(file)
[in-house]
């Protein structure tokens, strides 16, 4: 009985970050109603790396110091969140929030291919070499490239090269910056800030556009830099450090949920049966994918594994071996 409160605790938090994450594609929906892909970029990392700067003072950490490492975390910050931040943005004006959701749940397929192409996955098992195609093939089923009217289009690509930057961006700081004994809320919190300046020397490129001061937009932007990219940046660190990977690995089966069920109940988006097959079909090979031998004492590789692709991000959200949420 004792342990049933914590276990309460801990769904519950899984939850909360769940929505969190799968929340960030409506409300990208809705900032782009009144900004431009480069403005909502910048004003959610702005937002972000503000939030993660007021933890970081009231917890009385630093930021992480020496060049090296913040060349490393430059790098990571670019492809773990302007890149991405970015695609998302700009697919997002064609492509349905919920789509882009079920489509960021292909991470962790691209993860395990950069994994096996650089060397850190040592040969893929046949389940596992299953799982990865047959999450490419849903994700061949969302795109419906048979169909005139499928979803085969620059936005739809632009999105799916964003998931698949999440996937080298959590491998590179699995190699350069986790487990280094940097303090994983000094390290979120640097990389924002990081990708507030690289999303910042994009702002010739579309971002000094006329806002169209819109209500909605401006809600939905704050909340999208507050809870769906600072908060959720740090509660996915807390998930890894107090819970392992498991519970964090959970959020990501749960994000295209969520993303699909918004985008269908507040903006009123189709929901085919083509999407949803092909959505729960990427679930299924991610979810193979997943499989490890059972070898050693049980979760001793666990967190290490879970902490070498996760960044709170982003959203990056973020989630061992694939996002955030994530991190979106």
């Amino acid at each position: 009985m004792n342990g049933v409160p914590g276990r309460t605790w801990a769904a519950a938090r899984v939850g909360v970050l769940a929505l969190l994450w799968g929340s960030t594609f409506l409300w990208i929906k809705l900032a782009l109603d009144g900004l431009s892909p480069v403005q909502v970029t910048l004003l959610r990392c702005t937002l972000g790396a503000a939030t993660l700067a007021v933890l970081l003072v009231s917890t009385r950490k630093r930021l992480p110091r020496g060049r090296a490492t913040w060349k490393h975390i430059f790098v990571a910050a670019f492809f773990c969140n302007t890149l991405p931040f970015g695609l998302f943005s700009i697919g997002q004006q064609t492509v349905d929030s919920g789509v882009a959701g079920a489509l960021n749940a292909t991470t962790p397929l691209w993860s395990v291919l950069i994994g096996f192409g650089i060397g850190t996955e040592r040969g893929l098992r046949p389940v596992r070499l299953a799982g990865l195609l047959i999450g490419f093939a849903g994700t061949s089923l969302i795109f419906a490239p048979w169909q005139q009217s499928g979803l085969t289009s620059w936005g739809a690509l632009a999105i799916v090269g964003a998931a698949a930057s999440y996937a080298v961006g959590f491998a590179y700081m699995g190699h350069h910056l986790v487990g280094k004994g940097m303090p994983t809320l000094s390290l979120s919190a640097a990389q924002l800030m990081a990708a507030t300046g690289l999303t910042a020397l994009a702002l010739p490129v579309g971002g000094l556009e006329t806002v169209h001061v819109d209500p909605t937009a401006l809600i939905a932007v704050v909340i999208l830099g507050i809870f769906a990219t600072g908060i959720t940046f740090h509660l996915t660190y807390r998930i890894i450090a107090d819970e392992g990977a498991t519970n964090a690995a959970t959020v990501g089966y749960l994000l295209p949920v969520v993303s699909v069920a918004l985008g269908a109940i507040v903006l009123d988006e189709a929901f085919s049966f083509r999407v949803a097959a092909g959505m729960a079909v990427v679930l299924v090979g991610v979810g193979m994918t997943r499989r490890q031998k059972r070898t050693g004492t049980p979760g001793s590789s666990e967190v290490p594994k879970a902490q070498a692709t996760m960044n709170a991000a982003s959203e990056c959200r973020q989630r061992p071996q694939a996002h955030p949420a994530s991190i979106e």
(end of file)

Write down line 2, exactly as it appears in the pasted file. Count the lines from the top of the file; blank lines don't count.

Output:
């Protein structure tokens, strides 16, 4: 009985970050109603790396110091969140929030291919070499490239090269910056800030556009830099450090949920049966994918594994071996 409160605790938090994450594609929906892909970029990392700067003072950490490492975390910050931040943005004006959701749940397929192409996955098992195609093939089923009217289009690509930057961006700081004994809320919190300046020397490129001061937009932007990219940046660190990977690995089966069920109940988006097959079909090979031998004492590789692709991000959200949420 004792342990049933914590276990309460801990769904519950899984939850909360769940929505969190799968929340960030409506409300990208809705900032782009009144900004431009480069403005909502910048004003959610702005937002972000503000939030993660007021933890970081009231917890009385630093930021992480020496060049090296913040060349490393430059790098990571670019492809773990302007890149991405970015695609998302700009697919997002064609492509349905919920789509882009079920489509960021292909991470962790691209993860395990950069994994096996650089060397850190040592040969893929046949389940596992299953799982990865047959999450490419849903994700061949969302795109419906048979169909005139499928979803085969620059936005739809632009999105799916964003998931698949999440996937080298959590491998590179699995190699350069986790487990280094940097303090994983000094390290979120640097990389924002990081990708507030690289999303910042994009702002010739579309971002000094006329806002169209819109209500909605401006809600939905704050909340999208507050809870769906600072908060959720740090509660996915807390998930890894107090819970392992498991519970964090959970959020990501749960994000295209969520993303699909918004985008269908507040903006009123189709929901085919083509999407949803092909959505729960990427679930299924991610979810193979997943499989490890059972070898050693049980979760001793666990967190290490879970902490070498996760960044709170982003959203990056973020989630061992694939996002955030994530991190979106």